Van Walt Environmental Connect Issue Two

Studying Soil Properties to Help Conserve Orangutans

and was bursting at the seams, as was the river bank on occasions (torrential downpours led to the camp being flooded waist-deep in water more than once!). After initial explorations of the area and inspection of satellite images, we established survey locations within the three main forest types that we encountered in the area; i.e. heath, peat and riverine forest. These forest types were visibly different, with apparent differences in tree size, tree stem density and species composition, which we aimed to demonstrate empirically through collection of field data. To do this, we established a series of 30 x 30 m tree plots in each forest type, within which we measured tree size and density, which can be used to estimate above-ground tree biomass. We also established transects to survey orangutan

population density in each forest type, which we do through counting their “nests” (sleeping platforms that they construct in the trees each night – orangutans are rarely encountered in the forest and so counting their nests is much easier!). Alongside this, we also measured selected soil properties in 20 locations within each tree plot. This included pH using a field tester kit, plus a soil moisture metre (Pico HD2 metre plus Pico 64 TDR soil probe) and auger generously loaned to us by Van Walt. Unlike a lot of field equipment in Borneo (!), this kit survived the long flight out, and humid and generally technologically very unfriendly jungle conditions, to provide some very useful data. The kit was easy to use and had the additional advantage of a very long battery life,

which was particularly useful in our electrically- starved forest camp. All students and volunteers that joined the expedition were provided with an opportunity to learn how to use the kit, which was particularly useful for the local Indonesian students, who had never had opportunity to use advanced soil testing apparatus like this before. At the time of writing, some field data collection is still ongoing and all data has not yet been entered into our electronic database, so our impressions at this stage are preliminary. Our initial soil moisture results are striking, however, with large differences observed between the different forest types. Specifically, soil moisture content in the peat and riverine areas was much higher than in the sandier heath soils on the slopes. Variation also appears to exist within the heath soils, with areas with a thicker layer of peat above the white-sand soil showing higher soil moisture contents than those areas with thinner surface peat layers (the depth of this surface peat layer varied between around 2-20 cm). We believe that these differences in soil moisture between forest types are likely to be driving force behind the variations in tree size, density and species composition between these forest types. The saturated peat areas exhibit very small tree size and high tree densities; the very dry heath areas also have small trees and fairly high tree density, but less extremely so. Both of these conditions are likely to create water and nutrient stresses for trees, resulting in their relatively low tree size, compared to riverine areas and patches of heath with thicker peat. Interestingly, because the sand layer in the heath forest areas is both coarse and very pure, heightened drainage appears likely to cause water stress even in this forest, which experiences around 2,000 mm of rain annually. Indeed, this forest exhibited some of the most marked transitions in forest types that our experienced research staff have seen, with the slightest changes in slope (and therefore drainage) leading to changes in forest types over the course of less than 50 m. We believe that this is another consequence of the incredibly sandy soils and their rapid drainage, which exaggerates the impacts of changes in drainage resulting from changes in slope, thereby producing these rapid changes in forest type. What does this mean in relation to orangutan conservation? Preliminary assessment of our orangutan population density data indicate that densities are highest in the riverine forest, variable/ intermediate in the heath forest and very low in the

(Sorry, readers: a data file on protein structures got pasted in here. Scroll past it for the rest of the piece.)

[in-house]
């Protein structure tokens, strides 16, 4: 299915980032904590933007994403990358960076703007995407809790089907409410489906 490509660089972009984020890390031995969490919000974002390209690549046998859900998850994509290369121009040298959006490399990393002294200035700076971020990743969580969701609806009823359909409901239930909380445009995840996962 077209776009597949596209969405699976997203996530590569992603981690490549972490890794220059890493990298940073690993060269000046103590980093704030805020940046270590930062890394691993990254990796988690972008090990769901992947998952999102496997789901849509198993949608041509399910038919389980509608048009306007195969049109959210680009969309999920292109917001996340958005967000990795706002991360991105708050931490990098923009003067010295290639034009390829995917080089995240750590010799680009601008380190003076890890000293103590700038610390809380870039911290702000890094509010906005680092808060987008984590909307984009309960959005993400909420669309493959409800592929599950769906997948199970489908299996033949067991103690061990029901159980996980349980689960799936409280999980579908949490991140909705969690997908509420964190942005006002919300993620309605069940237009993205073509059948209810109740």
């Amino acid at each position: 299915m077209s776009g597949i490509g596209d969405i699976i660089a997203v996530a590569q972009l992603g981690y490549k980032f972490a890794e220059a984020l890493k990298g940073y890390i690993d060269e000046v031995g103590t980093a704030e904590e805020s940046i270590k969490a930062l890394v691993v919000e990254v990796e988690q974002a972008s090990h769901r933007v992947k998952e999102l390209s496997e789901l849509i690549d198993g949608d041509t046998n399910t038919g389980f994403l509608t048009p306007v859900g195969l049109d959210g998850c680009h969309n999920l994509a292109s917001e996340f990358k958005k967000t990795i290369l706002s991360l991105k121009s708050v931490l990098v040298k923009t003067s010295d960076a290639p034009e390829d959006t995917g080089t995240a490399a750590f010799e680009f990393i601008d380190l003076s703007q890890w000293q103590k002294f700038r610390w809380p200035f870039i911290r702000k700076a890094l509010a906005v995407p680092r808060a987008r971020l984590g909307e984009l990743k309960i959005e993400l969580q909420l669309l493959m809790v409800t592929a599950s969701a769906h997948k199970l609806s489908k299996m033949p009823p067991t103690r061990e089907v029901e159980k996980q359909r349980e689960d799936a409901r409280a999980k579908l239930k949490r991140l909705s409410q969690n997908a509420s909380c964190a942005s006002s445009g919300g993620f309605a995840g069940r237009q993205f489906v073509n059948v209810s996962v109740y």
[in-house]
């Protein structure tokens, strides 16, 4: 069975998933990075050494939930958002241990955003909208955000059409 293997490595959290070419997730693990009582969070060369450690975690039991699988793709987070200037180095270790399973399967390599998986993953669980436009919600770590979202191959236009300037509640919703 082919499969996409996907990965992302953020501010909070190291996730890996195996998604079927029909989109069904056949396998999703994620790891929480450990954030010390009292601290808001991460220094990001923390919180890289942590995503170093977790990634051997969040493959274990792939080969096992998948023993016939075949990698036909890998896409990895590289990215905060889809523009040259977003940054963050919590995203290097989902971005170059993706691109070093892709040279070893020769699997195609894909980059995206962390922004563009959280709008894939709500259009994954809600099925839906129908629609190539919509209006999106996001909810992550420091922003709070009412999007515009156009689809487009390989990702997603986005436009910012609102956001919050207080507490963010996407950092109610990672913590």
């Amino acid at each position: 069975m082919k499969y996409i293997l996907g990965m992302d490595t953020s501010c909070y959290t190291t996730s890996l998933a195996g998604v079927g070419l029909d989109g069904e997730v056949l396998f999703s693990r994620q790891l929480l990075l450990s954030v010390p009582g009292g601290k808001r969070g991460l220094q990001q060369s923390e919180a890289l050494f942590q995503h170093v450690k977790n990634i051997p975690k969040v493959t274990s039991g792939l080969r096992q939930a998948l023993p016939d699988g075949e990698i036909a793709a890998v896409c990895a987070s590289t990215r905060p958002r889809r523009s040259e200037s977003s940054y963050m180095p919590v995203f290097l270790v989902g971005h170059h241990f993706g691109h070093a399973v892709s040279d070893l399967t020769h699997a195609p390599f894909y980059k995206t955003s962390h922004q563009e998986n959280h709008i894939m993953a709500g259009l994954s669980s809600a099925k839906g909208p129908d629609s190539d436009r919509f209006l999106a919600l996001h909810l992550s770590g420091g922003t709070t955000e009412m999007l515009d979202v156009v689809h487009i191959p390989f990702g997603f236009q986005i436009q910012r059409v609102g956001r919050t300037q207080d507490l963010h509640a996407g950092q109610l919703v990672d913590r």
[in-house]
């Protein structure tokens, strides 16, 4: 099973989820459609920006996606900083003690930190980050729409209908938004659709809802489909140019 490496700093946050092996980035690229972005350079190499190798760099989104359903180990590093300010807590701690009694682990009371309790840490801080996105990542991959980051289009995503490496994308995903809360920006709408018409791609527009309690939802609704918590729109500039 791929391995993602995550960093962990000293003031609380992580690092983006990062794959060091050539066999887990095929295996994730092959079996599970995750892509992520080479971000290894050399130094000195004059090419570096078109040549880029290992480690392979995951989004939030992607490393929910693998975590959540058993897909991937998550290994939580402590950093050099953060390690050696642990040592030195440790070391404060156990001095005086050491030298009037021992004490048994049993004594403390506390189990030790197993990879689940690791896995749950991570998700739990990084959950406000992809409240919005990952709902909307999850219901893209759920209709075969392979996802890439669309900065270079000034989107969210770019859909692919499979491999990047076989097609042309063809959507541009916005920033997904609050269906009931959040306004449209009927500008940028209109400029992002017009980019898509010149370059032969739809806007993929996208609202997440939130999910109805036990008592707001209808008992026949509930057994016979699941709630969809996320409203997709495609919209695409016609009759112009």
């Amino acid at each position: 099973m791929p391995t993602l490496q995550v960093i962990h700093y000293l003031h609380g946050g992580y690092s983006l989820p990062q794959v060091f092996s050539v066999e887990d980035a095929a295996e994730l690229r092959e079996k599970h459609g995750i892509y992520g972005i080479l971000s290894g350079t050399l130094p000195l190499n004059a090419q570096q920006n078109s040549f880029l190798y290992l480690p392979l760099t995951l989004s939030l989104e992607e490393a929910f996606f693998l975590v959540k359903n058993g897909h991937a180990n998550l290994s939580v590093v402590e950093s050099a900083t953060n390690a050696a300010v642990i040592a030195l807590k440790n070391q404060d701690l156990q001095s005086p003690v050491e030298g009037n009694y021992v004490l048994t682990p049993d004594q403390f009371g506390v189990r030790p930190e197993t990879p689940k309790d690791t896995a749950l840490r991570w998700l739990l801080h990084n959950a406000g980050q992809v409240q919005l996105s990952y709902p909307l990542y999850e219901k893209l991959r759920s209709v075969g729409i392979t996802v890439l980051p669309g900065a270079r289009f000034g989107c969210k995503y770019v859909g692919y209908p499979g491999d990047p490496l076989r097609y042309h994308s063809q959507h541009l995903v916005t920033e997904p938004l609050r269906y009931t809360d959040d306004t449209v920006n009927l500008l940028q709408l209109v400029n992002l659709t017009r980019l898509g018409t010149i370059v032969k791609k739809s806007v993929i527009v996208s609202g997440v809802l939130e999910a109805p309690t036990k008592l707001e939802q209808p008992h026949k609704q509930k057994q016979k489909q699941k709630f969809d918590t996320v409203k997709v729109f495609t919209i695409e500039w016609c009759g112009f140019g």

peat forest. This fits with the observations described above, suggesting that orangutan abundance is likely driven by tree size and species composition in an area, which in turn is impacted by soil moisture (and nutrient availability, which we have unfortunately not yet been able to test, but which is likely closely tied to soil moisture contents). Once data collection and analyses are complete, we aim to use these data in our reports and publications, to highlight the unique nature of this forest, its ecological interactions and importance for wildlife conservation. This evidence will be important for justifying conservation efforts in the region and obtaining the necessary local and international support for these. We would like to thank Van Walt for loaning this equipment to us and contributing towards this effort.

Mark E. Harrison PhD. The Borneo Nature Foundation /

Wild Bornean orangutan mother and infant. Photo by Erik Perlett / Borneo Nature Foundation

Flooded research camp and volunteers. Photo by Bernat Ripoll Capilla / Borneo Nature Foundation 21


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